Greenhouse gas concentrations are at their highest levels in 2 million years, the UN reveals, and emissions continue to rise. 2011-2020 was the warmest decade of all. As a consequence of climate change, we are also seeing the collapse of biodiversity and the growing acidification of oceans – and it does not stop there. This phenomenon is directly affecting people’s health, safety, housing and ability to grow food – and it is even more concerning when we observe it through intersectional lenses.
In addition, the Covid-19 pandemic not only exposed our social and economic systematic weaknesses but unleashed a human development crisis. The pandemic hit hard on the fundamental tripod of human development – income, health, and education – and inequality has sky-rocketed. For some of these elements, current conditions regressed to levels of deprivation and contraction that were last observed in the mid-1980s.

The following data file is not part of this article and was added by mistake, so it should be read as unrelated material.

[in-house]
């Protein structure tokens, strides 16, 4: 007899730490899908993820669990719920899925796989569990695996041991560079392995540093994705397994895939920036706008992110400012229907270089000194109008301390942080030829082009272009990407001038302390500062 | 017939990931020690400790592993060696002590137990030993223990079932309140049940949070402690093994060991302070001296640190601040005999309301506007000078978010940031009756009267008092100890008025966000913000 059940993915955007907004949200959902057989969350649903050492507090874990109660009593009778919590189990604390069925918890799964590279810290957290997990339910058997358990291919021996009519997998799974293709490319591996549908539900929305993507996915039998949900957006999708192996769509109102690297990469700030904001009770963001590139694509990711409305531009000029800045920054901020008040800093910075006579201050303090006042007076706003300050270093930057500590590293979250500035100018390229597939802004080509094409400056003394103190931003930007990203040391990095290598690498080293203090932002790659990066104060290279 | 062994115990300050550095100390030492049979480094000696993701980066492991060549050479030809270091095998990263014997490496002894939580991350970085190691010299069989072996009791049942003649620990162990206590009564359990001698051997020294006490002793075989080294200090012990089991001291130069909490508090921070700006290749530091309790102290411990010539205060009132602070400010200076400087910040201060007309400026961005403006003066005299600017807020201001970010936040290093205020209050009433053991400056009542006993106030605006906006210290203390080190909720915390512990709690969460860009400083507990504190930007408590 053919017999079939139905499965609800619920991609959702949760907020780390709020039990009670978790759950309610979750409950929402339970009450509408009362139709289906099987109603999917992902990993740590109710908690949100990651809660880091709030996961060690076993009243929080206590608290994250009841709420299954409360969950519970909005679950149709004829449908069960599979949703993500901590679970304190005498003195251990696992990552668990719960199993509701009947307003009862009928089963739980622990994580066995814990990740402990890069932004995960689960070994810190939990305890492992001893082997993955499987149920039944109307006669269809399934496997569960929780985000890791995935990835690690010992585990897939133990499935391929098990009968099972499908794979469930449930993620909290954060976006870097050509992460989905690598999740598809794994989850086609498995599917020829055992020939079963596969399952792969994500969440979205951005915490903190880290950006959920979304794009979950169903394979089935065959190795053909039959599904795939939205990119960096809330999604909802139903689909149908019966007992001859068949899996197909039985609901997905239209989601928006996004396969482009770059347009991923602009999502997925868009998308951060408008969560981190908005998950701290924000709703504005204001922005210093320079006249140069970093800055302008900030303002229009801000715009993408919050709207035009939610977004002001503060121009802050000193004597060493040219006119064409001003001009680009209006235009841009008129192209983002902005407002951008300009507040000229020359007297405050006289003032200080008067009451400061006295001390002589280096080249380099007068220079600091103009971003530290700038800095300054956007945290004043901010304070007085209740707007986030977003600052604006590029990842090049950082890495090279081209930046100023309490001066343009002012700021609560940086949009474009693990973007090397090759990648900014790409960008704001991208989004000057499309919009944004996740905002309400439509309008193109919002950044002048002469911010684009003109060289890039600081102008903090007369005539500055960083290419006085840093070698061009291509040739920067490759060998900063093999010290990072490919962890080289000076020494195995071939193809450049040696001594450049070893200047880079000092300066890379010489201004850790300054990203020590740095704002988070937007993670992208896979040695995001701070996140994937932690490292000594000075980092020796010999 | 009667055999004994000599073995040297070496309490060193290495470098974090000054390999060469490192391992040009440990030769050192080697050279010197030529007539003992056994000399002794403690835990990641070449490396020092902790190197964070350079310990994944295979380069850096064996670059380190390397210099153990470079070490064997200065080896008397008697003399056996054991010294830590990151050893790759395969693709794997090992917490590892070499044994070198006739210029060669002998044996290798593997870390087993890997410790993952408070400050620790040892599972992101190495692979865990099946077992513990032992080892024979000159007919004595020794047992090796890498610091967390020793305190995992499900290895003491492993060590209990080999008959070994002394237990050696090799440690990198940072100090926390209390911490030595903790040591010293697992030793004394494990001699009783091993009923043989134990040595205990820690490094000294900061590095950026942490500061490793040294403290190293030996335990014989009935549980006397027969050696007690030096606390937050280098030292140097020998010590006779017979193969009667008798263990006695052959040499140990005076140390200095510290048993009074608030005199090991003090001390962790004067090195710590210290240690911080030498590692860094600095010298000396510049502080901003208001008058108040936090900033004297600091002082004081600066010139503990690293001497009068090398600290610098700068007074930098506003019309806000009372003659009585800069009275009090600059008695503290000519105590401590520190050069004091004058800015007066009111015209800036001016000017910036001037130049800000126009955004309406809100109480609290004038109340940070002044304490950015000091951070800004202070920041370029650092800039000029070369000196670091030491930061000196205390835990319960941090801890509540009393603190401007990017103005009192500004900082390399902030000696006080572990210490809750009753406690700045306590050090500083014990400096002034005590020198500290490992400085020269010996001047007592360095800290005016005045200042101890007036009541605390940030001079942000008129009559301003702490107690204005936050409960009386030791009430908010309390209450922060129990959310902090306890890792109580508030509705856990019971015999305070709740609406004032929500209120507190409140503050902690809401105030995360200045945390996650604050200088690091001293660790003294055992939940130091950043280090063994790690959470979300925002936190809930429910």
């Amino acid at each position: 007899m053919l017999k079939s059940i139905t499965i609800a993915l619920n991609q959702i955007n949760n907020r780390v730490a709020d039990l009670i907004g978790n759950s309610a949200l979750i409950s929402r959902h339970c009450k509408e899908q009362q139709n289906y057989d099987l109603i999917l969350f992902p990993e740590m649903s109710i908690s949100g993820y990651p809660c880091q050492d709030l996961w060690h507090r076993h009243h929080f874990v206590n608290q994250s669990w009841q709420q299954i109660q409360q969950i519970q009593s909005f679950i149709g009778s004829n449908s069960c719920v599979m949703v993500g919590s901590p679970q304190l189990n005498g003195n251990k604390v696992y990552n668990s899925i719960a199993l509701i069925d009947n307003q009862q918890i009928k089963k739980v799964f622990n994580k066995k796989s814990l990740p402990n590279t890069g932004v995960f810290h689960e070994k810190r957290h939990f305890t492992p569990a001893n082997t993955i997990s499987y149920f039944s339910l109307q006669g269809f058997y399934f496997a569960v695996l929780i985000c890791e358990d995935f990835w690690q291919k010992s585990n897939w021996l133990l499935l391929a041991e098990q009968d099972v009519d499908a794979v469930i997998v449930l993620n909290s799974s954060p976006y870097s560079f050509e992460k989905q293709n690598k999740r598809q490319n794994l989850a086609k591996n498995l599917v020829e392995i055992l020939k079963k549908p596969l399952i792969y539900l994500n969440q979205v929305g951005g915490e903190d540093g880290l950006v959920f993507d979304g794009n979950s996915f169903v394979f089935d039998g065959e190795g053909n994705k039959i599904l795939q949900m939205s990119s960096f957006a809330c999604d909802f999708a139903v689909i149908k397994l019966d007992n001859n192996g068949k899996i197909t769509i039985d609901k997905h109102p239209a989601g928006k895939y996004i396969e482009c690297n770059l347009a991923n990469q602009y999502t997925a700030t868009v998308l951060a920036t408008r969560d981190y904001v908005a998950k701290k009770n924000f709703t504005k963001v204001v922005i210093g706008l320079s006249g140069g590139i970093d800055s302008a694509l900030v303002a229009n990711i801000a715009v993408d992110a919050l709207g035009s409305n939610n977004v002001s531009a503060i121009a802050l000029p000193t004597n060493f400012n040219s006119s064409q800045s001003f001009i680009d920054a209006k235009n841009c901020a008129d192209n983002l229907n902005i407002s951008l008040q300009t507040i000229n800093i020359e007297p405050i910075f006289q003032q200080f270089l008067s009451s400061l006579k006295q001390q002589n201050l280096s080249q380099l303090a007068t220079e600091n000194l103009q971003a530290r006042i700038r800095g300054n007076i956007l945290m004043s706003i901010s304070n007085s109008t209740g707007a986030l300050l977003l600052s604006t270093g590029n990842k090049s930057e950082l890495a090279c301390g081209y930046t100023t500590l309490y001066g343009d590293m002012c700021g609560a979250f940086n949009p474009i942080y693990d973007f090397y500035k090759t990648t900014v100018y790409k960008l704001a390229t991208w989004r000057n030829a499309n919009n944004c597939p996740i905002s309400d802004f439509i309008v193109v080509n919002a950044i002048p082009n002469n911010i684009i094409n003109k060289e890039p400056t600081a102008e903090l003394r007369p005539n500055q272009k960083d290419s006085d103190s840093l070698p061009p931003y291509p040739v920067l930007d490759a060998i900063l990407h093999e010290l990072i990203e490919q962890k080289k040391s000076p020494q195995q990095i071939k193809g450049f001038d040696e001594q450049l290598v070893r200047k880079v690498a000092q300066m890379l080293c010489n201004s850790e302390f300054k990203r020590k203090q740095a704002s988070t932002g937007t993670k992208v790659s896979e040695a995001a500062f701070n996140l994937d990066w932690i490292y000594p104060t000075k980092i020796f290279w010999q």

For the ninth year in a row, global peace has also deteriorated due to decreasing levels of societal safety and security, increasing ongoing domestic and international conflict, and increasing levels of militarisation. In the words of UNDP, this is a moment where “social mobility is down, and social instability is up” – as a consequence, collective action becomes harder in such a context of social fragmentation.